SAW is relatively unknown in the non-professional realm, because it's very expensive. While there's a "basic" version for $300, it doesn't give you a whole lot more flexibility than your "Lite" version of any of the other, cheaper softwares would. Prices go up from there, to $1200 for the "Lite" version and $2500 for the "Standard."

Because of this, the price really isn't attainable to most people, though the workflow on it is great IMO.
#19
I use mainly Studio One, but also have and use bunch of other DAWs, depending on the project and collaborator. Cakewalk, Acid, Cubase, Nuendo, Pro Tools, Tracktion, n-track, Mixcraft, etc. - I'm pretty much okay with using any of these for common tracks, no problem.
I am better at mixing with some of these than others...

OP - I'd suggest you pick what you're familiar with at this point as you don't need to overcomplicate things.
#21
I use Pro Tools, Reaper, and Logic. Personally prefer Pro Tools to all the others.
#22
I've used absolutely everything on the market but my place is running Studio One.

It's got a few niggles (no way of organising plugins...ARRRGGH), but it's stable, slick and has a really nice learning curve.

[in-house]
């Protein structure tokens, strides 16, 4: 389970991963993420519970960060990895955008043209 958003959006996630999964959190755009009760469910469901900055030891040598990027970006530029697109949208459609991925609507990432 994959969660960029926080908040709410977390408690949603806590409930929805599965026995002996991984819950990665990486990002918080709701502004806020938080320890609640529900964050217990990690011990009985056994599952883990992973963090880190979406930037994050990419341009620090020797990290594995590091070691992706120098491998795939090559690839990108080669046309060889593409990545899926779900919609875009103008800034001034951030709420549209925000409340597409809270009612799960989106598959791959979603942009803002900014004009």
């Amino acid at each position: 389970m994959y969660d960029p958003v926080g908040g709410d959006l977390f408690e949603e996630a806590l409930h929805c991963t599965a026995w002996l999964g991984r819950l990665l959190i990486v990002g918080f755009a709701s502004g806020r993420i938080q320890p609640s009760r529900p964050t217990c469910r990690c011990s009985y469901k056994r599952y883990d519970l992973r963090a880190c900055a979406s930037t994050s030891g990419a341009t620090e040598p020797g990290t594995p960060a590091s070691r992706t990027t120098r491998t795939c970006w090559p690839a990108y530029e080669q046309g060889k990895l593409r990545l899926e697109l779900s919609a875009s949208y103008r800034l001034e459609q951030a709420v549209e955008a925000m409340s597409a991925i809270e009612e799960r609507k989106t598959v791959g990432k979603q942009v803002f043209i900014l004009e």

Second choice would be Reaper for the price, the tweakability and the performance.

Quote by ChemicalFire
This is generally not considered a good reason to use protools. It's only the industry standard because it's utilised business practices that make it incredibly expensive to not use ProTools once you've started.


Nailed it. It's popular because they cornered the market years ago and it's not worth changing for the studios who are on board.

If you're a million-pound studio, Pro Tools makes more sense since they offer a proper integrated hardware/software system. I can't stand working in Pro Tools, awful performance and counterintuitive in a lot of ways, (though I love the little notepads for each track). PLus you're missing out on a whole world of cheap and free VSTs.
#23
Logic!

I started on ableton but that's when I was into making weird ambient music.
#24
Ableton.

It may seem to have a big learning curve when you start it up, because it's so different from the standard DAW layout. Unless you press tab though

Anyway's the clip view is amazing for writing music. Think of it as an looper pedal, but with infinite repeats and infinite time.